Vigilant Technologies LLC

Revisiting the Target breach of 2013

Between November 27 and December 18, 2013, the Target Corporation’s network was breached. 40 million credit and debit card numbers and 70 million records of personal information were stolen. The ordeal cost credit card unions over two hundred million dollars for just reissuing cards.

Six months prior to the breach, Target deployed a well-known and reputable intrusion and malware detection service named FireEye, which was guided by the CIA during its early development. Unfortunately, multiple malware alerts were ignored. Some prevention functionalities were turned off by the administrators who were not familiar with the FireEye system. Target Corp. missed the early discovery of the breach.

The attack started in November 2013, when the attackers first penetrated into the Target network with compromised credentials from a third party vendor, Fazio Mechanical Services, which is a heating, ventilation, and air-conditioning firm. Then they probed the Target network and pinpointed weak points to exploit. Some vulnerabilities were used to gain access to the sensitive data, and others were used to build the bridge transferring data out of Target. Due to the weak segmentation between non-sensitive and sensitive networks inside Target, the attackers accessed the point-of-sale networks.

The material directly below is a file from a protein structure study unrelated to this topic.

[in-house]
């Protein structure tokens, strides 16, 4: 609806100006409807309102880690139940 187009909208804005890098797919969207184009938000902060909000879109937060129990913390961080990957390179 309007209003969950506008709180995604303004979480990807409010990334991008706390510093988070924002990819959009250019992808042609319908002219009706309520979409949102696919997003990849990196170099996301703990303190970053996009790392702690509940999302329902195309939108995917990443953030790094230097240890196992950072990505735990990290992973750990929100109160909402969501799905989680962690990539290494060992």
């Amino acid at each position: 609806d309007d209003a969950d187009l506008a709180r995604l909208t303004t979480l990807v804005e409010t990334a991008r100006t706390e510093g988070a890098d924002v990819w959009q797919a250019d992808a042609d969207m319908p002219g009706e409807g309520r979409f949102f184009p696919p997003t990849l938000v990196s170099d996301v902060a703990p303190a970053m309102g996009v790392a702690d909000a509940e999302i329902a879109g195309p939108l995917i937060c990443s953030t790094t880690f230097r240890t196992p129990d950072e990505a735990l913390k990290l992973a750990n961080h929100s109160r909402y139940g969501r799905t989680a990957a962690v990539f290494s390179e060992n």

Around September 2013, the Fazio Mechanical Services system was compromised by what is believed to be a Citadel Trojan. This Trojan was initially installed through a phishing attempt. Due to the poor security training and security system of the third party, the Trojan gave the attackers full range of power over the company’s system. It is not known if Fazio Mechanical Services was targeted, or if it was part of a larger phishing attack to which it just happened to fall victim. But it is certain that Fazio Mechanical had access to Target’s Ariba external billing system, or the business section of Target network.

Due to Target’s poor segmentation of its network, all that the attackers needed to gain access into Target’s entire system was to access its business section. From there, they gained access to other parts of the Target network, including parts of the network that contained sensitive data. Once they gained access into Target’s network, they started to test installing malware onto the POS devices. The attackers used a form of point-of-sale malware called BlackPOS.

Once BlackPOS was installed, updated, and tested. The malware started to scan the memory of the POS to read the track information, especially card numbers, of the cards that are scanned by the card readers connected to the POS devices.

The card numbers were then encrypted and moved from the point of sales devices to internal repositories, which were compromised machines. During the breach, the attackers took over three FTP servers on Target’s internal network and carefully chose backdoor username “Best1 user” with password “BackupU$r”, which are normally created by IT management software Performance Assurance for Microsoft Servers.

Sources indicate the stolen credit card information was aggregated at a server in Russia, and the attackers collected 11 GB data during November and December 2013. The credit cards from the Target breach were identified on black-market forums for sale.